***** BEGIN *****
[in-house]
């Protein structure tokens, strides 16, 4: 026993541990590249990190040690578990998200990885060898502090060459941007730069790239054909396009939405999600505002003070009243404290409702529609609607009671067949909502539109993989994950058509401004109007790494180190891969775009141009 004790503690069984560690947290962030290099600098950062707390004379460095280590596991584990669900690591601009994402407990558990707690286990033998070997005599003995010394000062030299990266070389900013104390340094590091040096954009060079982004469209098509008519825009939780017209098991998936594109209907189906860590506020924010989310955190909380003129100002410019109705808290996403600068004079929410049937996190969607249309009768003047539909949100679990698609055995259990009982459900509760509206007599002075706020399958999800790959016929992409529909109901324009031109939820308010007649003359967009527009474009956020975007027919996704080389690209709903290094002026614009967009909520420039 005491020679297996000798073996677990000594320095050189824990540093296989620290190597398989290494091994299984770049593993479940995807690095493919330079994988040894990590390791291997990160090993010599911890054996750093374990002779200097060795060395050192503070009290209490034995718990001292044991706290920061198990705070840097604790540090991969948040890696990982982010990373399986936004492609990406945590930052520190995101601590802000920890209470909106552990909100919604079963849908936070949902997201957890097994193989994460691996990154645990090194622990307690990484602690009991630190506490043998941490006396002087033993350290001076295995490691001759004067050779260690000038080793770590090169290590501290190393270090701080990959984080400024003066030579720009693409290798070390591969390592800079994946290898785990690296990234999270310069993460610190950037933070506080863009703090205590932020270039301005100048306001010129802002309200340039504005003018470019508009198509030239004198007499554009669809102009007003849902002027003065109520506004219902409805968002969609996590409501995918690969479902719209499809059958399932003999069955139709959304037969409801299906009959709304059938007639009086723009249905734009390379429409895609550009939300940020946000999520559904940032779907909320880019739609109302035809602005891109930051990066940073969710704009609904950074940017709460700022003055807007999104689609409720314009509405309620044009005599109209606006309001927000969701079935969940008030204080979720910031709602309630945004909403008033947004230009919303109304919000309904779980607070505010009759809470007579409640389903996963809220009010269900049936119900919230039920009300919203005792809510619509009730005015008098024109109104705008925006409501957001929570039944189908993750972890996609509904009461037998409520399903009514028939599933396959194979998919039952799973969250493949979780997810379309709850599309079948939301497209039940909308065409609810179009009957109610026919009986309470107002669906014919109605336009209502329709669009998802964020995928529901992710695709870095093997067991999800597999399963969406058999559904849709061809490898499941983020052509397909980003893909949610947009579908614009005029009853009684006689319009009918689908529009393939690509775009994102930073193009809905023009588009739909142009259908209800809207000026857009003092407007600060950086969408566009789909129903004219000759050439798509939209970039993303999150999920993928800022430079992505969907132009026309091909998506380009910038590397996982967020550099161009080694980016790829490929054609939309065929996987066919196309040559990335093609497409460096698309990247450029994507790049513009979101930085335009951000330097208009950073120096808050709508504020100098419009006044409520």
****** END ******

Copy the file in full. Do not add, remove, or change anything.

[in-house]
């Protein structure tokens, strides 16, 4: 026993541990590249990190040690578990998200990885060898502090060459941007730069790239054909396009939405999600505002003070009243404290409702529609609607009671067949909502539109993989994950058509401004109007790494180190891969775009141009 004790503690069984560690947290962030290099600098950062707390004379460095280590596991584990669900690591601009994402407990558990707690286990033998070997005599003995010394000062030299990266070389900013104390340094590091040096954009060079982004469209098509008519825009939780017209098991998936594109209907189906860590506020924010989310955190909380003129100002410019109705808290996403600068004079929410049937996190969607249309009768003047539909949100679990698609055995259990009982459900509760509206007599002075706020399958999800790959016929992409529909109901324009031109939820308010007649003359967009527009474009956020975007027919996704080389690209709903290094002026614009967009909520420039 005491020679297996000798073996677990000594320095050189824990540093296989620290190597398989290494091994299984770049593993479940995807690095493919330079994988040894990590390791291997990160090993010599911890054996750093374990002779200097060795060395050192503070009290209490034995718990001292044991706290920061198990705070840097604790540090991969948040890696990982982010990373399986936004492609990406945590930052520190995101601590802000920890209470909106552990909100919604079963849908936070949902997201957890097994193989994460691996990154645990090194622990307690990484602690009991630190506490043998941490006396002087033993350290001076295995490691001759004067050779260690000038080793770590090169290590501290190393270090701080990959984080400024003066030579720009693409290798070390591969390592800079994946290898785990690296990234999270310069993460610190950037933070506080863009703090205590932020270039301005100048306001010129802002309200340039504005003018470019508009198509030239004198007499554009669809102009007003849902002027003065109520506004219902409805968002969609996590409501995918690969479902719209499809059958399932003999069955139709959304037969409801299906009959709304059938007639009086723009249905734009390379429409895609550009939300940020946000999520559904940032779907909320880019739609109302035809602005891109930051990066940073969710704009609904950074940017709460700022003055807007999104689609409720314009509405309620044009005599109209606006309001927000969701079935969940008030204080979720910031709602309630945004909403008033947004230009919303109304919000309904779980607070505010009759809470007579409640389903996963809220009010269900049936119900919230039920009300919203005792809510619509009730005015008098024109109104705008925006409501957001929570039944189908993750972890996609509904009461037998409520399903009514028939599933396959194979998919039952799973969250493949979780997810379309709850599309079948939301497209039940909308065409609810179009009957109610026919009986309470107002669906014919109605336009209502329709669009998802964020995928529901992710695709870095093997067991999800597999399963969406058999559904849709061809490898499941983020052509397909980003893909949610947009579908614009005029009853009684006689319009009918689908529009393939690509775009994102930073193009809905023009588009739909142009259908209800809207000026857009003092407007600060950086969408566009789909129903004219000759050439798509939209970039993303999150999920993928800022430079992505969907132009026309091909998506380009910038590397996982967020550099161009080694980016790829490929054609939309065929996987066919196309040559990335093609497409460096698309990247450029994507790049513009979101930085335009951000330097208009950073120096808050709508504020100098419009006044409520």